How to Fix Cluttered Writing: Stop Doing These 5 Things

This article is an excerpt from the Shortform book guide to "On Writing Well" by William Zinsser. Shortform has the world's best summaries and analyses of books you should be reading.

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What exactly is cluttered writing? How does unnecessary wordiness compromise your writing?

In his book On Writing Well, William Zinsser points out five common types of clutter: wordy phrases, euphemisms, adverbs, too many adjectives, and qualifiers. By reducing or eliminating these types of clutter in your writing, you will write more clearly and communicate your point more effectively.

Let’s look at a few common types of cluttered writing and how to avoid them.

Eliminate Clutter

In his book On Writing Well, William Zinsser asserts that simple writing can’t have clutter. Clutter is a word or phrase that doesn’t add meaning to your sentence, thus needlessly increasing the number of words in your sentence. Zinsser believes that it’s your job as a writer to carefully select the right words and delete clutter—this is part of what makes writing a craft. 

Zinsser explains that by adding redundant words to your sentences, clutter forces the reader to do unnecessary work to understand your meaning. She might not have the patience to read a page of information that could be condensed to a paragraph. She’ll lose interest and stop reading. 

If you think a word or phrase is clutter, Zinsser suggests bracketing it, rather than marking it out. Then you can analyze the sentence with and without the bracketed section. Decide if it adds anything to the sentence—if not, it’s clutter and should be deleted. Bracketing will train you to look for clutter and to make conscious decisions about what to include in your writing.

For example, imagine a memo that reads, “We’re in the process of renovating our offices.” This sentence could be revised to, “We’re renovating our offices.” Readers understand that renovations are a process, so “in the process of” is clutter and can be omitted without losing information.

Clutter and Cutting the Fat

Another way to think of clutter is to consider your writing like a nutritious meal. Eliminating clutter is “cutting the fat” of writing—anything that’s unnecessary and doesn’t add value to the “meat” or substance of what you’re saying. Then add descriptions to your writing—this is like the fruits, vegetables, and sauces that add color and flavor to your meal. The key is to create a balanced meal by eliminating unhealthy fat.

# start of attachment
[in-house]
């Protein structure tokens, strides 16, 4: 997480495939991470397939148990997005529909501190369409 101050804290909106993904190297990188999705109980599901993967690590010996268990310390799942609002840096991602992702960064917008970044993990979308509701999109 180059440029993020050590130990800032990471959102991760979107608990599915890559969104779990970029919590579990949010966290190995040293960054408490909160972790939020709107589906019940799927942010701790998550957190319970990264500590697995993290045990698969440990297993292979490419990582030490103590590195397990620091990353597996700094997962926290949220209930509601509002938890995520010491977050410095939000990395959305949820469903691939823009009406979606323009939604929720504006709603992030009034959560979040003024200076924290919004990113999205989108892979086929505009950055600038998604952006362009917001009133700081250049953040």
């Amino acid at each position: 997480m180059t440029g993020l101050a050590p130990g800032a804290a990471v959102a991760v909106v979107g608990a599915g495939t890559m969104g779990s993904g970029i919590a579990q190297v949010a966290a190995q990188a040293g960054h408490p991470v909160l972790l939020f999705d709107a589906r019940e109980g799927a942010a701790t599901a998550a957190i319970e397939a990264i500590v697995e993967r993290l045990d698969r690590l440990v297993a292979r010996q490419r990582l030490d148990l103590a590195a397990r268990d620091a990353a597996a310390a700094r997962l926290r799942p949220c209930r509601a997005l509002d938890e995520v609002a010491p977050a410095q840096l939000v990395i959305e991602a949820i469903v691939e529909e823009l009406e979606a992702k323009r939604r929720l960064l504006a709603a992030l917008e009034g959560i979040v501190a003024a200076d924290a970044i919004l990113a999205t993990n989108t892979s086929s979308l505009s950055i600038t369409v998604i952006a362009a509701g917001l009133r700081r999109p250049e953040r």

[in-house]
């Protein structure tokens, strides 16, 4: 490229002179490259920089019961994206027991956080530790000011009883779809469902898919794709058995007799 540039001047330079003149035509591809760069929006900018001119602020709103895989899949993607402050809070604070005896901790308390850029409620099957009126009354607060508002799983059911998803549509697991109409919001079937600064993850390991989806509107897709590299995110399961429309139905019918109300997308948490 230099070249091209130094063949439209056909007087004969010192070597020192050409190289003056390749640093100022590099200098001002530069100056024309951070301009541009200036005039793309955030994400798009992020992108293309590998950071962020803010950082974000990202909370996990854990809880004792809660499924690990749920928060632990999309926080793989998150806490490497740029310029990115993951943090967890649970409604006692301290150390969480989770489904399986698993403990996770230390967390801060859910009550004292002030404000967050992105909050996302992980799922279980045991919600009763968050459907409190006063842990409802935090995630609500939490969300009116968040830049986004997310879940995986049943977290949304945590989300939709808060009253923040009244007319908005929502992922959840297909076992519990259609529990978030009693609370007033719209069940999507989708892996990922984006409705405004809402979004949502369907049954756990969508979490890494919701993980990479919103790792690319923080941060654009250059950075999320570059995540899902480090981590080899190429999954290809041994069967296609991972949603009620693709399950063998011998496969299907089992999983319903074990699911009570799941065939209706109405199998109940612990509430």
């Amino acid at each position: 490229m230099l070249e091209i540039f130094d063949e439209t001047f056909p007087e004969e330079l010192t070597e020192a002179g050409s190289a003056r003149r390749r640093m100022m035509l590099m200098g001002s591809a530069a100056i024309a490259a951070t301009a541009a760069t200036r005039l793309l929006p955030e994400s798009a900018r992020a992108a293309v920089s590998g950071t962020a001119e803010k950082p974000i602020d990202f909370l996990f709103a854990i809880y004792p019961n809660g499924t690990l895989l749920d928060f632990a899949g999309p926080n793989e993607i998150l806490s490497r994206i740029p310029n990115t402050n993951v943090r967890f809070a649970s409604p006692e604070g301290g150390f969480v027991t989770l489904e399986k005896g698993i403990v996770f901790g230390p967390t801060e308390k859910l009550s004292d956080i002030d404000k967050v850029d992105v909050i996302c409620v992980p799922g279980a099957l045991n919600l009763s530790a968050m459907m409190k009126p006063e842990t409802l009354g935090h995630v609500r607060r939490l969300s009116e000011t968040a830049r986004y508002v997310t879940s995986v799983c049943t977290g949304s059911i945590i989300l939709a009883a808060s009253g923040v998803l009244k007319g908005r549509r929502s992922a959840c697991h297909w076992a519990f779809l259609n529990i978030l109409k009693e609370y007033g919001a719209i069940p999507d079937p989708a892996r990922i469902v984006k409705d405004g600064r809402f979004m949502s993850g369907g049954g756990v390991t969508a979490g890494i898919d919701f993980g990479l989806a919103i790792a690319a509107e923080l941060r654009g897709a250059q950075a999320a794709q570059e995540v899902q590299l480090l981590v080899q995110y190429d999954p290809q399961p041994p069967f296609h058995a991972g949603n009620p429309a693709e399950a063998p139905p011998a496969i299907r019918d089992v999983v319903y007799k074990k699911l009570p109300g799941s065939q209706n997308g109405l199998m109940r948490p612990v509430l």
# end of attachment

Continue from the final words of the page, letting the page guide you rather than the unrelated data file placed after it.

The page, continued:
If you’re struggling to cut the fat (and bracketing doesn’t work), try using an online editor like the Hemingway App. This tool highlights hard-to-read sentences, adverbs, passive voice, and other ways your writing may sound confusing. Like Zinsser’s bracketing technique, this lets you evaluate your writing and make thoughtful changes. But be careful not to rely exclusively on these kinds of tools—they shouldn’t be a crutch. Rather, they should help you develop a keener eye for words that aren’t doing necessary work. 

Let’s look at a few common types of cluttered writing. If you come across them in your writing, bracket them. 

1. Wordy Phrases

Zinsser argues that wordy phrases can be a source of clutter if those phrases take the place of single words that have the same meaning. For example, “in the event that” or “for the purpose of” are both common phrases that create clutter. In this case, you can reduce these phrases to “if” and “for” since these words concisely convey the idea of the phrases. 

To eliminate cluttered writing, choose the word instead of the phrase. The word is usually better at conveying the meaning anyway—it has a purpose and a place in our language for a reason. For example, “During the course of the investigation, prosecutors found evidence.” “During” means “throughout the course or duration of.” To say “during the course of” is redundant, and could be simplified to, “During the investigation, prosecutors found evidence.” 

Don’t Clear Your Throat on Paper

Some experts refer to these wordy phrases as a form of “throat-clearing,” or a preamble to your writing. Throat-clearing prepares the reader for what they’re about to read rather than getting to the point of the sentence or story. This habit is the written equivalent of “like,” “um,” and “uh” for public speakers—it’s filler. It often has the effect of making a writer sound insecure or unsure of what she’s writing. 

Experts note that these “throat-clearing” phrases can be omitted without losing any meaning:

-It is important to note that…
-I further point out that…
-An important aspect, which must not be overlooked, is that…
-It would appear to be the case that…
-It should be emphasized that…

Use these phrases to pinpoint ideas in your writing that need to be emphasized or developed. Then expand on those ideas, and delete those phrases from your draft. 

2. Euphemisms

To achieve simplicity, Zinsser also recommends avoiding euphemisms: words or phrases that indirectly talk about a taboo or embarrassing topic. Euphemisms complicate your writing because readers must interpret your true meaning. For example, “it left a lot to be desired” is an indirect and more complex way of saying, “it was bad.” 

The Cultural Context of Euphemisms

In addition to being a source of clutter, other experts believe that euphemisms are culturally dependent phrases and therefore may not be understood by people outside your culture. Misunderstandings can arise because euphemisms can be shaped by truths unique to particular nationalities, so the full connotation of a phrase may not be readily apparent.

-For example, American euphemisms obscure words that aren’t offensive to begin with. For example, “in the family way” replaces “pregnant,” and “previously owned” replaces “used.” Some researchers believe this reflects the American pursuit of perfection. 

-In contrast, euphemisms in China reflect a value of respect and politeness. For example, rather than directly turn down an invitation, someone might say that something is “not convenient,” which people understand to mean “no.”